St. Damien Hospital for children (SDH) has the largest medical training program for pediatric HIV care in Haiti and has the potential for significant impact on the number of HIVspecialized physicians throughout the country [4]. In 2007, SDH began routine HIV testing of all patients (both in- and out-patients), a fundamental first step in managing high rates of HIV. The HIV Training Program for Physicians at St. Damien Hospital (HIVTP) was established in December 2008, with hospital funding and additional support from PEPFAR [2,3]. With the mission to support children at risk for HIV, the HIVTP assisted in the expansion of support throughout the country by training physician providers in HIV/AIDS care delivery. The setting for the HIVTP is the HIV clinic at SDH, a premier treatment center with over 400 children on ART. The HIVTP trainers are comprised of one general physician, five pediatricians, one psychologist, two social workers, and one pharmacist. The program operates as a training course that combines theoretical and practical sessions in both the outpatient HIV clinic, as well as admitted patients with HIV at SDH. Operating over the course of a six-week period, the first two weeks cover general pediatrics (for general physicians only) and the final four weeks cover topics regarding pediatric HIV care (all HIVTP participants, including pediatricians). The goal of the HIVTP is to narrow the gap between need and delivery of pediatric HIV care by creating a larger base of HIVspecialized trained clinicians that span across a wider geographical setting.

This study aims to identify the effect of the Saint Damien HIVTP in increasing the human resource pool for pediatric HIV in Haiti. We hypothesize that the HIVTP has been successful in meeting the objective of increasing the number of pediatric HIV providers practicing in Haiti. Within this study, the primary outcome is defined as the number of HIVTP physicians who continue to practice pediatric HIV care out of the total number of physicians trained in the program. A secondary aim of the study includes measuring HIVTP participant satisfaction with the program through a structured survey, assessing knowledge improvement through pre- and post-test scores, and identifying barriers and areas for improvement through focus group discussion with program administrators and facilitators. Suspected barriers to providers being able to deliver care include: poor access to the internet and technology, budget and funding constraints, and time limitations. Although this particular study focuses on a training program specifically for physicians, it is intended to support the research for expanding human resources for health across multiple disciplines.


Methodologies were three-fold with collection of survey responses, program test data, and focus group responses.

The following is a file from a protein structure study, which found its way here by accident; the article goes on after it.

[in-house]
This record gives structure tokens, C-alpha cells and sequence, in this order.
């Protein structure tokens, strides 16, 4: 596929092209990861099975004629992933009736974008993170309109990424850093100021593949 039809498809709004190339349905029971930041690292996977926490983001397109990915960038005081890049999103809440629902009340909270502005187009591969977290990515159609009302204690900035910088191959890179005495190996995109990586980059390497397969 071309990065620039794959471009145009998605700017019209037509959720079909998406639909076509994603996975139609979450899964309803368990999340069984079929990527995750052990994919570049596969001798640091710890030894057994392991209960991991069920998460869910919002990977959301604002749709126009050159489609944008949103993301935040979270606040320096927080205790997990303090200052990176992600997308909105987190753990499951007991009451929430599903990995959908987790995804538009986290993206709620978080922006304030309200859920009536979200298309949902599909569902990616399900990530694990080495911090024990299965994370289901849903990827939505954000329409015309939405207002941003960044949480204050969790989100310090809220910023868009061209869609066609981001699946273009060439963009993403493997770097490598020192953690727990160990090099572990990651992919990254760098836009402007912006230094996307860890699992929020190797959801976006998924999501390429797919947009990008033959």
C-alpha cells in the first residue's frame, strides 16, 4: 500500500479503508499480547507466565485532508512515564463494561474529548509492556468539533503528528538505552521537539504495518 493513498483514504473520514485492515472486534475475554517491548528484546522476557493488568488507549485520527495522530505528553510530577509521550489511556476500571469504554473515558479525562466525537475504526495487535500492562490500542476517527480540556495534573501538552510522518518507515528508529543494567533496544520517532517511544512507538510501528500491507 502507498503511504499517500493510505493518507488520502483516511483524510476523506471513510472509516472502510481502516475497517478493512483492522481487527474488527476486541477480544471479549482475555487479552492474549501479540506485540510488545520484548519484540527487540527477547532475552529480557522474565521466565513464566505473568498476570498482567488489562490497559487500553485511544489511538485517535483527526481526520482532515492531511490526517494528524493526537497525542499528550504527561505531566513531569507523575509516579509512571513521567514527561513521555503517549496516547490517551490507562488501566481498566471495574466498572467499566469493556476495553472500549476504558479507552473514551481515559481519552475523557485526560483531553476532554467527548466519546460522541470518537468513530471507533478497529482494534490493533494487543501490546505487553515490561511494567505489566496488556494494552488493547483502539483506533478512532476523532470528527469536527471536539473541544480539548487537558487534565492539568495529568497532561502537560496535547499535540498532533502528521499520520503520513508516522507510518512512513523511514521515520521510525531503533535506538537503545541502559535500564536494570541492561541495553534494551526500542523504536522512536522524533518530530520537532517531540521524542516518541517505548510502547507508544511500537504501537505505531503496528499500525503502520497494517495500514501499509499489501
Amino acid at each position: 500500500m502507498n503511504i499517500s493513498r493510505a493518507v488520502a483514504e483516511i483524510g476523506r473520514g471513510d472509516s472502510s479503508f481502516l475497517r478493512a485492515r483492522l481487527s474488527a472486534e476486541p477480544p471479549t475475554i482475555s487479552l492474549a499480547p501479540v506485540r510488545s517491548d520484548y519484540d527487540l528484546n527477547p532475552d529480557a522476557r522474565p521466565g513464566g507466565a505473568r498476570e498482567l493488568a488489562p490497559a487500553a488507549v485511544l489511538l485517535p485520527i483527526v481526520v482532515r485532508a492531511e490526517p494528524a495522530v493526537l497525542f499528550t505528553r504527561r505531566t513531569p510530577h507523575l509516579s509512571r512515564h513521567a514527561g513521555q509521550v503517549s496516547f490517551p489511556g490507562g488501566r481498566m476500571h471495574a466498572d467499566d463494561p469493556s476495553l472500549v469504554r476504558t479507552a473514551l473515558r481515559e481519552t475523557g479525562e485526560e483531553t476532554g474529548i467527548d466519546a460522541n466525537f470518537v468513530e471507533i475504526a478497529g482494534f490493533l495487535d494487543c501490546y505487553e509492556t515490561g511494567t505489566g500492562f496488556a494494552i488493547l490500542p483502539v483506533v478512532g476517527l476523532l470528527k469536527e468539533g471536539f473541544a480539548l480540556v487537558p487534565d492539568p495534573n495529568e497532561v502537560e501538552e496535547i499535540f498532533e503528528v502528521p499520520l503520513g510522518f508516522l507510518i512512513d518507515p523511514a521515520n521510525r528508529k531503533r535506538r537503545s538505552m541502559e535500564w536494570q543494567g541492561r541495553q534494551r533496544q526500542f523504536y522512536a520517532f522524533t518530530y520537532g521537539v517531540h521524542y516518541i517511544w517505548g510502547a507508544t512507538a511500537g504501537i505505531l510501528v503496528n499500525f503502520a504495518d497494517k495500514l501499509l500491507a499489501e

Study Site

After IRB approval at both sites, researchers travelled to SDH in Tabarre, Haiti to conduct a program follow-up and evaluation of the HIVTP with trainers, key clinic staff and the graduates of the program. Although PEPFAR has provided funding to multiple training sites throughout the country of Haiti, this study specifically focuses on the data collected at the SDH site. HIVTP applicants, however, were drawn from every region in Haiti and were not restricted to the Tabarre and Port-au-Prince areas.

Study Participants and Methods

As of September 2014, a total of 42 providers had been trained by the HIVTP. The structured survey was distributed to all 42 program graduates. Demographic data was collected from each participant, including region of residence. All available pre- and post-test data (e.g. program statistics) were assembled into a single database for analysis. All HIVTP trainers, as well as the Executive Director of SDH and a program manager for Plan National, the Haitian branch of PEPFAR were included in the qualitative focus group discussions.

Through an updated registry of program participants, researchers distributed a program survey (translated into French) to each of the 42 graduates by email. In addition, researchers also asked for continued participation in the project including involvement in the focus group, and willingness to answer follow-up emails. After two unsuccessful e-mail attempts, a native speaker and program facilitator attempted to administer the survey verbally via telephone. If an individual was unable to be reached through the contact information listed after program completion, investigators in conjunction with Haitian staff reached out to hospitals and clinics where they were last known to have worked. After all of these efforts failed, the participant was coded as a non-responder.

Content of the structured survey was organized into four domains: questions regarding total length of the program (e.g. impact on time away from clinical responsibilities outside of the HIVTP), topic content of the program and extent of lecture coverage (e.g. PMTCT, co-infections, malnutrition), lecture modalities (e.g. computer based vs. in-person), and current engagement in providing pediatric HIV care.